The Yankees really are the Evil Empire.
The New York Yankees have successfully opposed an attempt to register “Baseballs Evil Empire” as a mark in connection with “clothing, namely, shirts, t-shirts, sweatshirts, jackets, pants, shorts and hats.” The basis for the opposition is that consumers already associate the phrase “Evil Empire” with the Yankees or, in the words of the Trademark Trial and Appeal Board, in a non-precedential opinion:
In view of the evidence submitted by opposer, we find that the term EVIL EMPIRE, when used in connection with baseball, refers to opposer, the Yankees. …
In short, the record shows that there is only one EVIL EMPIRE in baseball and it is the New York Yankees.
The TTAB’s sense of humor does not extend to the conclusion that consumers might recognize the EVIL EMPIRE mark as a parodic reference to the Yankees.
Evil Empire, indeed.
It doesn’t seem unlikely to me that the Yankees would adopt “Evil Empire” to refer to themselves — or even to market to fans who *don’t* support their team — so I can actually see consumers being confused as to whether the Yankee licensed t-shirts with “Evil Empire” on them. And like the “Coke” case established, it’s possible to police marks the public uses to refer to your good or service even if you don’t use those yourself. The real problem, I think, is with the whole notion of merchandising rights — that one company, because it provides an entertainment service that is publicly referred to as “X”, gets to stop competitors from selling t-shirts with the words “X” on them — not because consumers would be confused about whether X company made the shirts, but because they’d be confused about the licensing arrangement. That’s just the wrong reading of the function of trademarks, in my opinion, and continues to be wrong with every case that adds another citation for the idea.
And btw, thanks again for the PDF embedding add-on, it was great to be able to scan this opinion right from the post.
I agree that the decision here isn’t really out of step with current law. I think that the “Coke” case is a little different, though. “Evil Empire” isn’t something that the Yankees have adopted or are likely to adopt; the opinion says that the parties agreed that the phrase is derived from a first use by a Boston Red Sox exec – who was, I think it’s reasonable to assume, partly serious and partly joking. George Steinbrenner as Darth Vader, etc. The fact that the Yankees sometimes play Star Wars music at the stadium is evidence, I believe, that the team is in on the joke. So if I could start from scratch, I’d find a minimal likelihood of confusion here. And I think that the TTAB’s discussion of confusion is really unpersuasive. As the Board notes, the Yankees only showed up to oppose because they didn’t like the idea that the applicant could make money off of Yankees goodwill – even indirectly. When the money starts to flow, the joking stops.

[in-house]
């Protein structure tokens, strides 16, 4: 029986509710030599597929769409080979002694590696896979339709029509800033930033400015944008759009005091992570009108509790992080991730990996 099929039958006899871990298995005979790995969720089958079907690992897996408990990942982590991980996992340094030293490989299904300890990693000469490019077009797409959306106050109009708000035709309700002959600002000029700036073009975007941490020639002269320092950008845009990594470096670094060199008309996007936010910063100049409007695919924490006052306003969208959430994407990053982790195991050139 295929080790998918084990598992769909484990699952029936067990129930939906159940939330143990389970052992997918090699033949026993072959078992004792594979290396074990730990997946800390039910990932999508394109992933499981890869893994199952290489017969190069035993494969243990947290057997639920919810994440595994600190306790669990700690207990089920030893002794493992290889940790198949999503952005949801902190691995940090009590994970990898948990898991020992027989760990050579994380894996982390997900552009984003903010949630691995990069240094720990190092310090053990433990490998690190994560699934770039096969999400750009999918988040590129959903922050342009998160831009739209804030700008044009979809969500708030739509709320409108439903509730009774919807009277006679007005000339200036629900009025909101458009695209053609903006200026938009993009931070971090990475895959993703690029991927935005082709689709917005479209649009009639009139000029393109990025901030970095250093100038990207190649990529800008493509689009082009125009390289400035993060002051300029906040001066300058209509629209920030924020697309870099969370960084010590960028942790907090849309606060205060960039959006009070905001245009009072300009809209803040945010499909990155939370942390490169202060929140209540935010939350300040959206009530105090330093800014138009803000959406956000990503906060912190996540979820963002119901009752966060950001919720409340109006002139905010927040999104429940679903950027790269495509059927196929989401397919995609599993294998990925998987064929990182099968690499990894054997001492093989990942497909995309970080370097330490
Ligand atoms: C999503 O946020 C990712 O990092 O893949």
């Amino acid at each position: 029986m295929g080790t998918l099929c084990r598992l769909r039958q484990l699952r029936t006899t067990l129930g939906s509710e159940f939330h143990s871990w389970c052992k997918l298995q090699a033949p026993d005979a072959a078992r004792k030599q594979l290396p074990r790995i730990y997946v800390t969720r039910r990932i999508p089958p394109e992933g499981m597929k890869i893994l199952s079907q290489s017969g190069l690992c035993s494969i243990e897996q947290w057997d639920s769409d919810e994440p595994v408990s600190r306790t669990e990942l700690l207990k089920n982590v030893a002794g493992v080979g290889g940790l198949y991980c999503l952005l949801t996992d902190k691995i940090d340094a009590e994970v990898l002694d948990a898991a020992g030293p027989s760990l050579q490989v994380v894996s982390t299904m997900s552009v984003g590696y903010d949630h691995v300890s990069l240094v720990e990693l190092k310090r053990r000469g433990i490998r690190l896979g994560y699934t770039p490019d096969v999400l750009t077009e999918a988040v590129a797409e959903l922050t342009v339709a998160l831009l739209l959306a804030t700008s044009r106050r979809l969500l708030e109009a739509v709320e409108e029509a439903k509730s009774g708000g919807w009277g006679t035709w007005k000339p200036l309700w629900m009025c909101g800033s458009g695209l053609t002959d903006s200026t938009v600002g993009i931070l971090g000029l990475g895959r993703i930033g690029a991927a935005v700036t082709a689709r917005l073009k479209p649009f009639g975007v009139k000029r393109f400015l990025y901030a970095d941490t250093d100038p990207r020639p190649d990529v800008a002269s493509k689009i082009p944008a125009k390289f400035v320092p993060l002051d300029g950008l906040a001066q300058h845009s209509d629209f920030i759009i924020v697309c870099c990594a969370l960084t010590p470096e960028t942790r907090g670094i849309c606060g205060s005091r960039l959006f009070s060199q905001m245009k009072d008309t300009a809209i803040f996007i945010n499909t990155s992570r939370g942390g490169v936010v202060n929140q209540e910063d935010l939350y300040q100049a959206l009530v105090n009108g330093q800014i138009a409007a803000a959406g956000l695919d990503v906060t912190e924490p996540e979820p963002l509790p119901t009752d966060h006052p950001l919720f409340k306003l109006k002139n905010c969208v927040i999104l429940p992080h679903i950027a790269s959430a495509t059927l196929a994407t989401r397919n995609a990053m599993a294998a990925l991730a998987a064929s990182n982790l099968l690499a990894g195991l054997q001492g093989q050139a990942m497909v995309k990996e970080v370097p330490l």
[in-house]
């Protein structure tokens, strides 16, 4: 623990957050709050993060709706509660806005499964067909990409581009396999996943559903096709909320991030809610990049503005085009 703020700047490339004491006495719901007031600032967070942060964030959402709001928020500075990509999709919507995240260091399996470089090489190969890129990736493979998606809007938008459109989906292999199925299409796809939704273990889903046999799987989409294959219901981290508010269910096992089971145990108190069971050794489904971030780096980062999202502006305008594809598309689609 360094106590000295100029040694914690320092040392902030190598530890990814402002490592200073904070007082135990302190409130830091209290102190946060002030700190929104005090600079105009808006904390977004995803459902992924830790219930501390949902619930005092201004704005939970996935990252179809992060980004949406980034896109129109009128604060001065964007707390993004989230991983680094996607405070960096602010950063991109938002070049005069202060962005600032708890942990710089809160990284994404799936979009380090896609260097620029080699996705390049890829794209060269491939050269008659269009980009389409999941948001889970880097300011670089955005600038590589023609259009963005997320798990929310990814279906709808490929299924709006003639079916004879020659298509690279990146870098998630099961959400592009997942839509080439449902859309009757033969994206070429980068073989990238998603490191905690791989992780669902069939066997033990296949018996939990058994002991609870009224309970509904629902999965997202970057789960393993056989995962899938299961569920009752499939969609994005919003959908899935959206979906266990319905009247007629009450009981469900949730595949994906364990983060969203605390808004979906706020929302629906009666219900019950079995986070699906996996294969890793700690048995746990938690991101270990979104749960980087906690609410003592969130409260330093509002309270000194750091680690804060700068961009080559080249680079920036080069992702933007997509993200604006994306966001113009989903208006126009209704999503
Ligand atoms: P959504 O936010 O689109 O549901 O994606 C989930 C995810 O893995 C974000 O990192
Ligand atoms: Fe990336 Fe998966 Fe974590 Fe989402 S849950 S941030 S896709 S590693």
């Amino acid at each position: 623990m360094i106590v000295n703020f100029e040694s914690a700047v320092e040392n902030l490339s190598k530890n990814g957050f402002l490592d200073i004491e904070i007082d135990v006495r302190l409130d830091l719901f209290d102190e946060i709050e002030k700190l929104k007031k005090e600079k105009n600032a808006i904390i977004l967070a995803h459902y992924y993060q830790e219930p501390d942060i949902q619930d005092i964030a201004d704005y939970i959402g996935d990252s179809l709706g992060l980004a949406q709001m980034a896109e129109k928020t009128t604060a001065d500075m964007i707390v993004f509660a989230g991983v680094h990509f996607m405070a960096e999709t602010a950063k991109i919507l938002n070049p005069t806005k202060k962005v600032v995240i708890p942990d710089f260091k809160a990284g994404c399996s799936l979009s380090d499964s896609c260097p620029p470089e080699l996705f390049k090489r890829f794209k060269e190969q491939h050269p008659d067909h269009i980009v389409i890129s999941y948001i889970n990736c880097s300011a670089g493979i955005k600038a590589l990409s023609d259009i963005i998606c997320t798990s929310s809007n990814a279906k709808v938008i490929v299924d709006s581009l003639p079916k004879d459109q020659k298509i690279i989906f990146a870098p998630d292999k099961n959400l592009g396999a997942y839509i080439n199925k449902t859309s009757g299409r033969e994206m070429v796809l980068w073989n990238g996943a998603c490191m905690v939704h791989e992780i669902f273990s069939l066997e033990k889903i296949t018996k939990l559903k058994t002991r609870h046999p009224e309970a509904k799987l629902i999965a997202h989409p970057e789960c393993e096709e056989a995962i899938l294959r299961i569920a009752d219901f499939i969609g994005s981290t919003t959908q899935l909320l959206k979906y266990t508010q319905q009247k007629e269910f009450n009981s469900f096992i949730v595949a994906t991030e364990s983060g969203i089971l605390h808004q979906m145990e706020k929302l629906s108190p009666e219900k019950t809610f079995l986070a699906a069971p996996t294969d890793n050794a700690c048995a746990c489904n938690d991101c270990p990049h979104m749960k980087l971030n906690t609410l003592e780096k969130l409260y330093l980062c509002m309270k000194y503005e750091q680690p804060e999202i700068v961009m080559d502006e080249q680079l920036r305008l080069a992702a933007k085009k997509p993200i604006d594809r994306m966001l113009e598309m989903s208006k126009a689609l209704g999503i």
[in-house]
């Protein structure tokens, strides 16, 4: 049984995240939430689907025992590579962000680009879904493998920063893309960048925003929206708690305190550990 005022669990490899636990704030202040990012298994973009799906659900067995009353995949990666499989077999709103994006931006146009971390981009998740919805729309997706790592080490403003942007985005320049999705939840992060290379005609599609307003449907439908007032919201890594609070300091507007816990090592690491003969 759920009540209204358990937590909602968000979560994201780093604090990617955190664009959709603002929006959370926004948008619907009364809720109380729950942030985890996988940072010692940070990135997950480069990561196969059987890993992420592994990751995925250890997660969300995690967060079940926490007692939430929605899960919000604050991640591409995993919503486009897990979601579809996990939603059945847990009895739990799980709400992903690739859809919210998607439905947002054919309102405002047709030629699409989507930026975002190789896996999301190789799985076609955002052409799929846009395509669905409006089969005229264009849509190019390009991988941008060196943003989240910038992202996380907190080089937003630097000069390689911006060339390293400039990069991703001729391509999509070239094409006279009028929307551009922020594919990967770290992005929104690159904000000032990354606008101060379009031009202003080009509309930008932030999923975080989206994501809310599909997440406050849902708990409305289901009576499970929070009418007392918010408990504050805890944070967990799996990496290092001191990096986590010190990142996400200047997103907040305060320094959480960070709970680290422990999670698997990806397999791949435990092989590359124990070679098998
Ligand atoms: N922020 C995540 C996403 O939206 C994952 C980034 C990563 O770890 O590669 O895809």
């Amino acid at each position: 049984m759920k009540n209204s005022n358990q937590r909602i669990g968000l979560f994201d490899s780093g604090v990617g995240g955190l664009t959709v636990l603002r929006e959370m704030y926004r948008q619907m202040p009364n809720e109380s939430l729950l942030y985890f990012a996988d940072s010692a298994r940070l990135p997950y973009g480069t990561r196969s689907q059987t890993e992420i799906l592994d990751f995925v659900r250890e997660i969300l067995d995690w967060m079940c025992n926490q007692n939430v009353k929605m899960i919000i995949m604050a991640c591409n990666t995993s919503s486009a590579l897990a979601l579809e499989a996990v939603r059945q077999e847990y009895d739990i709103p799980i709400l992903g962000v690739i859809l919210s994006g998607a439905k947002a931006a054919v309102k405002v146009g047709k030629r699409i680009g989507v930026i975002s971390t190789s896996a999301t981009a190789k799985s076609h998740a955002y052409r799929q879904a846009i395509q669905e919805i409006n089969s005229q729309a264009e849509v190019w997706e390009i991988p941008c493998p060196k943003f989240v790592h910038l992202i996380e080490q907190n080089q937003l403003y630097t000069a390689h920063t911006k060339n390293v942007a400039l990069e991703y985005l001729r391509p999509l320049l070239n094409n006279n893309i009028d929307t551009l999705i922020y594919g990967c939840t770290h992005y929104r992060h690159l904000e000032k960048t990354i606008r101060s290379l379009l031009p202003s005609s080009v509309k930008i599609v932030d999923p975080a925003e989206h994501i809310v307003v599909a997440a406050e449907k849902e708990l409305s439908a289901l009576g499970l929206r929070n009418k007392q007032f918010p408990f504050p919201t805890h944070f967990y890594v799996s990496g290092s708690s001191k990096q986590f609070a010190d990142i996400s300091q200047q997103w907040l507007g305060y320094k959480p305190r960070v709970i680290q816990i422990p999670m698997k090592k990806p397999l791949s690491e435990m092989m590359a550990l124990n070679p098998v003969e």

I get the basis for the denial of registration. Now whether fans really would be confused, I’m not sure, but it’s plausible enough that I’ll buy it. What disturbs me more about the decision is that its section 2(d) (not section 2(a)) portion appears to consider “Evil Empire” a trademark owned by the Yankees, not merely a deceiving implication of association with the Yankees. This worries me because if the Yankees own “Evil Empire,” they will start using trademark law to control how people use that term in relation to the Yankees. That doesn’t seem right. I’d rather have the result be that “Evil Empire” cannot be a trademark for anyone in the baseball space. That would leave the term totally free for play and humorous reference, which is exactly how the term has been used till now. Otherwise the Yankees will wind up controlling shirts that say “Go Evil Empire!” Of course, this all assumes that Disney, successor in interest to Lucas, doesn’t get involved, right?
I can’t tell whether that last line is a joke, Fred. If we play out the hypothetical, then what kind of argument would/could Lucasfilm/Disney make vs. the Yankees? Even the Yankees should be stuck with the phrase “Evil Empire”; they shouldn’t be able to pursue claims based on an interest in the “Empire.” That’s important because the Star Wars films featured “the Empire,” not “the Evil Empire.” “Evil Empire” was a Ronald Reagan-ism; he applied the phrase to the Soviet Union. Of course, the Reagan Administration leveraged the phrase “Star Wars” to describe the SDI and drew Lucas’s ire, even if Lucas eventually lost that case. So I guess that it’s not unimaginable that Disney could argue that consumers associate “Evil Empire” with the Star Wars franchise, and that there is some kind of overlap between film-as-entertainment and baseball-as-entertainment. But I can’t persuade myself that this would be a reasonable route to pursue.
It’s primarily a joke. But as your response indicates, it’s just plausible enough for people to take seriously. Of course, that’s one of the problems with trademark, and IP more generally. Parties seem compelled to pursue claims that are just plausible enough to take seriously. I wouldn’t advise Disney to pursue this against the Yankees. But it wouldn’t surprise me if Disney has pursued other claims that are equally questionable.